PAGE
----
Besides polls, there are two other places we look for evidence of what is likely to happen in November: hard fundamental factors such as incumbency and economic news, and unquantifiable soft factors such as narratives, enthusiasm, and momentum.

On the fundamental side, the economic factors are a known unknown: The situation is too unique to be reliably measured against prior-year metrics, but an elephant you can’t see is still an elephant. No previous election has featured an incumbent running amid an abrupt election-year economic collapse, stemming from noneconomic factors, along with a strong stock market. That’s before we factor in a possible sharp recovery (or reversal) in GDP or unemployment. An October announcement of a coronavirus vaccine (all but promised by Trump in his convention speech) would be a wild card, while polls showing weakening Trump support among senior citizens amid the pandemic are a grave warning light. Voter turnout in a general election with unprecedented levels of mail-in voting is also impossible to project with more than guesswork.

Biden is also a historically unique challenger. At 77, he’s four years older than Ronald Reagan in 1984, to date the oldest candidate ever elected (Trump is 74). Every incumbent president to lose has been defeated either by a fresh face on the national stage or in a rematch with a prior opponent; a challenger like Biden has never won. He’s also the first major-party nominee from a state so small that it has only three electoral votes.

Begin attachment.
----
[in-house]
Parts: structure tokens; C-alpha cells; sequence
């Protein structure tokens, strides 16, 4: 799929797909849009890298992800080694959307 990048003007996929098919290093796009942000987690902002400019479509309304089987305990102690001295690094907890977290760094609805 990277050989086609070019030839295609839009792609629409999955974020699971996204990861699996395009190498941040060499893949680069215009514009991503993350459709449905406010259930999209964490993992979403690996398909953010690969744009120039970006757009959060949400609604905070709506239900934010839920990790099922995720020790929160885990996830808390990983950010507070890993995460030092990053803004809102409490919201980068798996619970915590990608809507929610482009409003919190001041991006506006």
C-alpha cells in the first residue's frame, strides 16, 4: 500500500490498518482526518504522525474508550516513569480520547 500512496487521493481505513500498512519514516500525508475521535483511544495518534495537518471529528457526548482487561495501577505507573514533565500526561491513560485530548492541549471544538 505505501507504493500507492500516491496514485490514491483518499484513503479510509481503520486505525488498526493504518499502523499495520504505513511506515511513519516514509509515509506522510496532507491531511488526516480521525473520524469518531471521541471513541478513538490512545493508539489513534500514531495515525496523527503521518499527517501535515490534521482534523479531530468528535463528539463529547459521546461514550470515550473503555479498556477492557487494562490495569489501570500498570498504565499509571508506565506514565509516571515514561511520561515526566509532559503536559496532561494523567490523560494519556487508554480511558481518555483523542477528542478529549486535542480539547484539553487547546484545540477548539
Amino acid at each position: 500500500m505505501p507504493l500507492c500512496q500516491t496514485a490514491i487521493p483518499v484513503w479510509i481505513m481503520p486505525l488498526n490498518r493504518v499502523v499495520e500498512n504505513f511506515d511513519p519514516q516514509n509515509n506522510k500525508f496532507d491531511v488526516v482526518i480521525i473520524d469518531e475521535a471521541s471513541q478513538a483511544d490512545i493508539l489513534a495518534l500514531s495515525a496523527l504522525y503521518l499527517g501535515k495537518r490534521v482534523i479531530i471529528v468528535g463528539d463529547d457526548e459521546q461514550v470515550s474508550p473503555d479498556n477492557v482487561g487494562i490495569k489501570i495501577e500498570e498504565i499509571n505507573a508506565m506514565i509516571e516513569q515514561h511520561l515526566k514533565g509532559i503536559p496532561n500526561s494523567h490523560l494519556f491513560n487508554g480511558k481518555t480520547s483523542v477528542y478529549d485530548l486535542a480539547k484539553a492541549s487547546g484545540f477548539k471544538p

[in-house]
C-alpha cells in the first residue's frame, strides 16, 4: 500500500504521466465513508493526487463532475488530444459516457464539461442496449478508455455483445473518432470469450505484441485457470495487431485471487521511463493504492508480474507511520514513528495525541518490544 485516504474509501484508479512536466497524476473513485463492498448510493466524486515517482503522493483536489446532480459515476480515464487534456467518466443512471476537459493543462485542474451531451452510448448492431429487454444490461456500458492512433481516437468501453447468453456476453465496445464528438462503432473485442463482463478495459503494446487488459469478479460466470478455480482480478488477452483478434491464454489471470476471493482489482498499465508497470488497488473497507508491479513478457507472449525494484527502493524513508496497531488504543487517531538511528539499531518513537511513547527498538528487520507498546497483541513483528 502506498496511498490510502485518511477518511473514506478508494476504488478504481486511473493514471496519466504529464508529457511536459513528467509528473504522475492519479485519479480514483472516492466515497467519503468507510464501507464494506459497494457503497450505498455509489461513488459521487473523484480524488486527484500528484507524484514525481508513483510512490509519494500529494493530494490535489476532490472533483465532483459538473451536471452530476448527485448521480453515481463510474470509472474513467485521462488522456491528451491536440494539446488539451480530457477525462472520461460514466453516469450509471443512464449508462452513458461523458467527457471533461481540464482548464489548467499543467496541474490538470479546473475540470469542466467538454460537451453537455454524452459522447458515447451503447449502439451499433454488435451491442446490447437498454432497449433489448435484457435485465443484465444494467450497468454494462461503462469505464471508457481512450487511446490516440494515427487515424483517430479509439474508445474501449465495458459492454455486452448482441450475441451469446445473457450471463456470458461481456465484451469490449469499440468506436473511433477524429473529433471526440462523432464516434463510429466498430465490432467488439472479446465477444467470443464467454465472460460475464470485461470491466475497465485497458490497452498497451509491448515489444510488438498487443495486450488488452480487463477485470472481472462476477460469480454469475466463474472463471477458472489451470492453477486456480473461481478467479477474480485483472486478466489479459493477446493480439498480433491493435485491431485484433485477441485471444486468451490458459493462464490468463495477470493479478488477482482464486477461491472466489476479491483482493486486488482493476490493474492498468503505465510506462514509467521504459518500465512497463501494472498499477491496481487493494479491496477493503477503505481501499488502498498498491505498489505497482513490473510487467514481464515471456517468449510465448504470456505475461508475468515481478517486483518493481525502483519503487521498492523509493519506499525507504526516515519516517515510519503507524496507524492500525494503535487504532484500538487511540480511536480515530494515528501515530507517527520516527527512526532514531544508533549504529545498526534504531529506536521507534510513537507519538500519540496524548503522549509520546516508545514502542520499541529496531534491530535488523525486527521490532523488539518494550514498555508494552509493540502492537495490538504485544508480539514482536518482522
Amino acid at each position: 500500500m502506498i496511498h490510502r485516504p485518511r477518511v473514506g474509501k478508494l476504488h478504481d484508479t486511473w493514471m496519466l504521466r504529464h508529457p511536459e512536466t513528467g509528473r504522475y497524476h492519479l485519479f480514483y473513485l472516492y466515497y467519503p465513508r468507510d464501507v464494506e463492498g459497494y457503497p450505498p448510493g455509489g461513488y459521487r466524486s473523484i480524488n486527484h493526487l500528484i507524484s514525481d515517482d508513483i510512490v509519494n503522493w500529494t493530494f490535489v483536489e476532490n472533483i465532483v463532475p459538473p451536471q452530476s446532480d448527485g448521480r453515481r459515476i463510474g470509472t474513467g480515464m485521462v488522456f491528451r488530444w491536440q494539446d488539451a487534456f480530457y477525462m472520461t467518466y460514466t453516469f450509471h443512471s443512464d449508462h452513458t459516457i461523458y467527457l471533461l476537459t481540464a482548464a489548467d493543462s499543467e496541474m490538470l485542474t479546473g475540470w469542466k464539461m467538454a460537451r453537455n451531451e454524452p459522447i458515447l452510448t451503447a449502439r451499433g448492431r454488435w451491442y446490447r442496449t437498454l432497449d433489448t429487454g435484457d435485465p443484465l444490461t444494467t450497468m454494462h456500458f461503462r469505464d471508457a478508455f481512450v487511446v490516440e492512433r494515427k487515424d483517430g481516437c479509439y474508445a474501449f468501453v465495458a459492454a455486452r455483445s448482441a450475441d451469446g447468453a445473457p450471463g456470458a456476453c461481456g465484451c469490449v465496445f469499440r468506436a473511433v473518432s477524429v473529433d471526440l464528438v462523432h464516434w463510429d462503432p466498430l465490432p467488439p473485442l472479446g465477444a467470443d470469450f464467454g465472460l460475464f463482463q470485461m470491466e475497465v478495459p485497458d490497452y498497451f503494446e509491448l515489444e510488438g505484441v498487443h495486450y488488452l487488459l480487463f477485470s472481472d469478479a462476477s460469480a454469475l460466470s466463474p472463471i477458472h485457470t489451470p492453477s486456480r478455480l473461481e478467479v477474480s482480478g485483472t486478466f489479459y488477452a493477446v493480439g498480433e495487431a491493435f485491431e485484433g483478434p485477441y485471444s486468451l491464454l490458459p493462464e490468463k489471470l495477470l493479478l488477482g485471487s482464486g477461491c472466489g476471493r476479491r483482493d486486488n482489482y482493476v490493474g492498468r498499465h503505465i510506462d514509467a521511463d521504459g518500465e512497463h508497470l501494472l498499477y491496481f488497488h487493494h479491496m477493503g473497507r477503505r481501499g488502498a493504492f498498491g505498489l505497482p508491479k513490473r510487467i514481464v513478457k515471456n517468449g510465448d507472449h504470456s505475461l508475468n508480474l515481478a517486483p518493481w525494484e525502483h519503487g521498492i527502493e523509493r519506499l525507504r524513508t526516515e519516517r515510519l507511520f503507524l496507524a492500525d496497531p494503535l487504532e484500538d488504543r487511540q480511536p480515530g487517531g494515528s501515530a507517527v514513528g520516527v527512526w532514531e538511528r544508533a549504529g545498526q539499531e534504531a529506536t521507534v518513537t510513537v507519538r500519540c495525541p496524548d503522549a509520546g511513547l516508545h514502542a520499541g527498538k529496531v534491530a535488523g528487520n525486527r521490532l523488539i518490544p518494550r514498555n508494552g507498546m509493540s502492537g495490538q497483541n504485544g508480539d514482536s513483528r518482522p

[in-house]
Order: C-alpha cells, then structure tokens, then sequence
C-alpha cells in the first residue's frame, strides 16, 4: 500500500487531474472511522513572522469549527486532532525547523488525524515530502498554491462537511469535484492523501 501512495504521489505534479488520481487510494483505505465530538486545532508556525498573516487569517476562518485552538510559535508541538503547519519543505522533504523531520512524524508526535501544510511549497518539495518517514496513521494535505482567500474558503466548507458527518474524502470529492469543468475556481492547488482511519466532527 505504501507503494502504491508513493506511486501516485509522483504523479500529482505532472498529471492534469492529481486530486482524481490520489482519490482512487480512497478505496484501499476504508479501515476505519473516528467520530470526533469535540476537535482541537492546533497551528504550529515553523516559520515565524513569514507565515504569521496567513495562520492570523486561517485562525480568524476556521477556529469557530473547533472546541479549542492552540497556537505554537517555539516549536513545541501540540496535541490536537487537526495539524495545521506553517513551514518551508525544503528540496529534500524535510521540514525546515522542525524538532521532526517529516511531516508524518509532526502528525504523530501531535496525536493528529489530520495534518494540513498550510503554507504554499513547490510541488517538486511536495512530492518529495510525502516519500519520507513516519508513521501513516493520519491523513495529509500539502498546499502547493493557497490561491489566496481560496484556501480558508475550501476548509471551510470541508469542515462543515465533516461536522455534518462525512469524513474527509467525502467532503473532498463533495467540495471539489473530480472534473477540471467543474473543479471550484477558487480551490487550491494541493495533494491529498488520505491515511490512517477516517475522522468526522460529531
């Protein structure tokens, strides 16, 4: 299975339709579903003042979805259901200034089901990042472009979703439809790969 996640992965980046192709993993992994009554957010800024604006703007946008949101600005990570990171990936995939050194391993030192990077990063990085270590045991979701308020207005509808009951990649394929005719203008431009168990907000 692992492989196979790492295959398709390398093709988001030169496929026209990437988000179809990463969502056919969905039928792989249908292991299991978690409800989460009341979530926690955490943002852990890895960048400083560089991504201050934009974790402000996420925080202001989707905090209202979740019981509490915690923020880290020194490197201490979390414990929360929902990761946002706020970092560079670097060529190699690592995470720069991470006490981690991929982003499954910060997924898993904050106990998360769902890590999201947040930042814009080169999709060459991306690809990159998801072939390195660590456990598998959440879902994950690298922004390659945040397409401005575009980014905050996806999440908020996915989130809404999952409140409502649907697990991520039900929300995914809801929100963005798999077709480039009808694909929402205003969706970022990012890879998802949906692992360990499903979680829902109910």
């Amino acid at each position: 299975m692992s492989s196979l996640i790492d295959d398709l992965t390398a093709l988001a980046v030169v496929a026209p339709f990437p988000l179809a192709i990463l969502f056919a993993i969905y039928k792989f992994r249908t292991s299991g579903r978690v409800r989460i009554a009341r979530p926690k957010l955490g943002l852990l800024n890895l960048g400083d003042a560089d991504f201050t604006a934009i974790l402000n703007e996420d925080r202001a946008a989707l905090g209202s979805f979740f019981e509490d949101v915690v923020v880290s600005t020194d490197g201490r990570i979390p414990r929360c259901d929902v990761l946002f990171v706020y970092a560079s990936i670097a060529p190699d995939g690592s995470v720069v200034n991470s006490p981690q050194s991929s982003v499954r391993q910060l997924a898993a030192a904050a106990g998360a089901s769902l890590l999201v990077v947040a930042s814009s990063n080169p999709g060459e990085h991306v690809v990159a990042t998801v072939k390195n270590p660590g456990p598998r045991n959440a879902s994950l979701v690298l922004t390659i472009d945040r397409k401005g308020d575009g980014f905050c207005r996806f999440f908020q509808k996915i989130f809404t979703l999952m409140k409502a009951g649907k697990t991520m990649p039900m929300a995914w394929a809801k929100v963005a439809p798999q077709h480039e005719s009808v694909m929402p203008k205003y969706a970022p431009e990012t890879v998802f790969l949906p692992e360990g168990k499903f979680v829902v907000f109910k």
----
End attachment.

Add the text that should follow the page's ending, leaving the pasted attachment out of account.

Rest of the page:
Betting markets are a soft factor — they represent the perceptions of a few rather than the preferences of the many — but they drew Trump nearly even by the end of August. Enthusiasm is hard to measure, given the asymmetry between the two parties’ potential voter pools and the social stigma around publicly supporting Trump. The campaign narratives seem to suggest that Trump had a major rebound in August. Trump built his campaign around a strong economy and an opposing party in thrall to identity politics and enamored of socialism; it wan’t until the waves of rioting that Republicans settled on a message other than mocking Biden’s age. And the Republican convention fired up its partisans more than the Democrats’ did, whether or not that lasts.

Even if Biden wins, a Trump revival in the fall could have major consequences. Parties that see the bottom drop out down the stretch, such as the Republicans in 2008 and the Democrats in 1980, tend to get brutalized further down the ticket. The opposite happened when Republicans rallied late in losing causes in 1976 and 1996. Even if the GOP is unlikely to retake the House, and although there are few marquee governor’s races, the fall elections will decide control of the Senate and of the state legislatures that will draw a decade’s worth of congressional and state legislative districts. That means that Republicans who don’t think much of Donald Trump’s chances should still be hoping for the best from the unknown.

This article appears as “Known Unknowns in 2020’s Stretch Run” in the September 21, 2020, print edition of National Review.